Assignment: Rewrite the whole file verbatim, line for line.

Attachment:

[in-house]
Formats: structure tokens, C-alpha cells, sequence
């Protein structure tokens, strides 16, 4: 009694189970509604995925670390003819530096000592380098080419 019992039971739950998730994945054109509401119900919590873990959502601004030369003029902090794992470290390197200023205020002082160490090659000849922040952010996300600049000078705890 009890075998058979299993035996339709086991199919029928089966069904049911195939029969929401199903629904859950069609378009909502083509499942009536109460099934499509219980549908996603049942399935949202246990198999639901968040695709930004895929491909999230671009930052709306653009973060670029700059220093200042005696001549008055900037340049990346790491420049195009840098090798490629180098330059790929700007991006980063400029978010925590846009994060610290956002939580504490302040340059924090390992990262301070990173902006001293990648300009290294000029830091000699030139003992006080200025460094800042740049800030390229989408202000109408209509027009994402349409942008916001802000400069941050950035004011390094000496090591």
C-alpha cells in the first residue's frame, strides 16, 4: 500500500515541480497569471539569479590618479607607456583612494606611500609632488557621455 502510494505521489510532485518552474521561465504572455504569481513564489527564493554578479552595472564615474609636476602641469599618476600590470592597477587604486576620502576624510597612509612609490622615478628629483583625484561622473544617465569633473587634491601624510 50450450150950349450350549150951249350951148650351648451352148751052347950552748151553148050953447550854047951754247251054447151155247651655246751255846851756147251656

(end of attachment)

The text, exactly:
[in-house]
Formats: structure tokens, C-alpha cells, sequence
């Protein structure tokens, strides 16, 4: 009694189970509604995925670390003819530096000592380098080419 019992039971739950998730994945054109509401119900919590873990959502601004030369003029902090794992470290390197200023205020002082160490090659000849922040952010996300600049000078705890 009890075998058979299993035996339709086991199919029928089966069904049911195939029969929401199903629904859950069609378009909502083509499942009536109460099934499509219980549908996603049942399935949202246990198999639901968040695709930004895929491909999230671009930052709306653009973060670029700059220093200042005696001549008055900037340049990346790491420049195009840098090798490629180098330059790929700007991006980063400029978010925590846009994060610290956002939580504490302040340059924090390992990262301070990173902006001293990648300009290294000029830091000699030139003992006080200025460094800042740049800030390229989408202000109408209509027009994402349409942008916001802000400069941050950035004011390094000496090591």
C-alpha cells in the first residue's frame, strides 16, 4: 500500500515541480497569471539569479590618479607607456583612494606611500609632488557621455 502510494505521489510532485518552474521561465504572455504569481513564489527564493554578479552595472564615474609636476602641469599618476600590470592597477587604486576620502576624510597612509612609490622615478628629483583625484561622473544617465569633473587634491601624510 50450450150950349450350549150951249350951148650351648451352148751052347950552748151553148050953447550854047951754247251054447151155247651655246751255846851756147251656